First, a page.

Patrick Jarnfelt from CphGC and I, Andrea Hasselager from Game Girl Workshop first started collaborating on the iPad game Moontide (still in production), an abstract game that emotionally follows the female cycle. We quickly found out that we were a dynamic duo, and when Patrick told me about the idea that had been circulating around Copenhagen Game Collective for a while: A game jam about relationships emotions, and sex, I was like ’Let’s do it!’ CGC had been a bit hesitant about doing it, because of it being sensitive topics and stepping into the (important) and ongoing discussions in the games industry, right now. I guess our conclusion was: Yea, we will probably make mistakes, but if you don’t start somewhere, you will never start.
This years Play Festival: w00t is going to be blazingly fun. We are in the middle of organizing it and finding cool game designers and speakers to join us. Right now we need your games. If you have a game that could be played at w00t, please submit it to our open call here (deadline April 1st, so hurry).
Almost 2 months ago, one of my games was selected for the Wild Rumpus party in London. I was lucky enough to be able to attend, and it was everything I had hoped for. I consider myself a rookie in the Copenhagen game scene, not to mention globally, and I only found out about Wild Rumpus a year ago. For those of you who have no idea:
The Wild Rumpus brings together the best of indie mutliplayer videogames for the most unique events of crazy, exuberant, social and sometimes physical gameplay. Our games line ups turn conventional videogame culture on its head. Closer in spirit to party, playground, or even drinking games, these are all games that you can’t play at home on your own. So come along and LET THE WILD RUMPUS START! — thewildrumpus.co.uk
When we made LAZA KNITEZ!!, we designed our video game to mimick some of the affordances of a foosball table, where the social situation and space are a key part of what makes the game compelling for a broad audience. Then when we built the Buttfighter, we asked ourselves: “Can we get players of our game to stand around our video game in a public space, and can we get other people to pay attention to it?” This being our first video game, we started Googling so hard we almost poked a hole in the back of the internet. What we found was an emerging scene of independent developers feeling the same vibes. The Wild Rumpus seemed to be years ahead of anything else in terms of bringing these types of games to actual people, which is what they were intended for. They lift the burden of finding a space for people like you and me to go, where we can, at least for one night, pick up a controller and play a game of Samurai Gunn instead of a round of darts or foosball.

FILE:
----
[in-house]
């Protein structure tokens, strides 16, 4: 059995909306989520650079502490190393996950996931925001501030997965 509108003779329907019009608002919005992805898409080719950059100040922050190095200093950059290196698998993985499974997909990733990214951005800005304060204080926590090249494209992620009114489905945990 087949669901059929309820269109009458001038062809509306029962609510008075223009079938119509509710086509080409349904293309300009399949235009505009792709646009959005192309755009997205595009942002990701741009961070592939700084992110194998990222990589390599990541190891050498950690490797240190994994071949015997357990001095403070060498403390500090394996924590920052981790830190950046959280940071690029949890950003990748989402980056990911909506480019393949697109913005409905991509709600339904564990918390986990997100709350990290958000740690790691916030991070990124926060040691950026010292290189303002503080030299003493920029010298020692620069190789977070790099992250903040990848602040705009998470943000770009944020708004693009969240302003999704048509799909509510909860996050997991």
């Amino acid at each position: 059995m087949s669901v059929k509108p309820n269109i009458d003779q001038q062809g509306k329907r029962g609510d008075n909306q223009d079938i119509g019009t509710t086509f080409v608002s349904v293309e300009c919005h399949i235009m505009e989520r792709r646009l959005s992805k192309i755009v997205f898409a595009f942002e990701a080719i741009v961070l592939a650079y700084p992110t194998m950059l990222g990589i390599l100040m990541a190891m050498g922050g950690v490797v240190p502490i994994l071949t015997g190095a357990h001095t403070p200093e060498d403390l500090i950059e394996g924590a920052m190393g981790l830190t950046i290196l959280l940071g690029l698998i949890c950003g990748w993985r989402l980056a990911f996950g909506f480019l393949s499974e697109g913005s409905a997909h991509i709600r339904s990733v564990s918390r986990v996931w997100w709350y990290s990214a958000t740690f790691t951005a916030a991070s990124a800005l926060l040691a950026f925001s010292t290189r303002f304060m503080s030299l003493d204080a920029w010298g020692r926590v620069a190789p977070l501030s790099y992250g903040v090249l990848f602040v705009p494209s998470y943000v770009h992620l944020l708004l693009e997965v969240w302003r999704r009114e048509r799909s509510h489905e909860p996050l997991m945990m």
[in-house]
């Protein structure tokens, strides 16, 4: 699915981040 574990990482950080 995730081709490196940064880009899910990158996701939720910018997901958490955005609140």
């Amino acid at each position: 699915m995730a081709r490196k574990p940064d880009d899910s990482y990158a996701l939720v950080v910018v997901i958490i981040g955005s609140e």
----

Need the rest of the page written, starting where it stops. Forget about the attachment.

Not only do they provide you with the space, they do a marvelous job of curating and selecting games based on their accessibility, innovation, spectatorship, and the likelihood you’ll end up craving more.
The weekend has passed and so has the festival. We have had great response and a lot of fun running this festival. There were so many cool game talks people, boardgame people and cool game designers running their street games.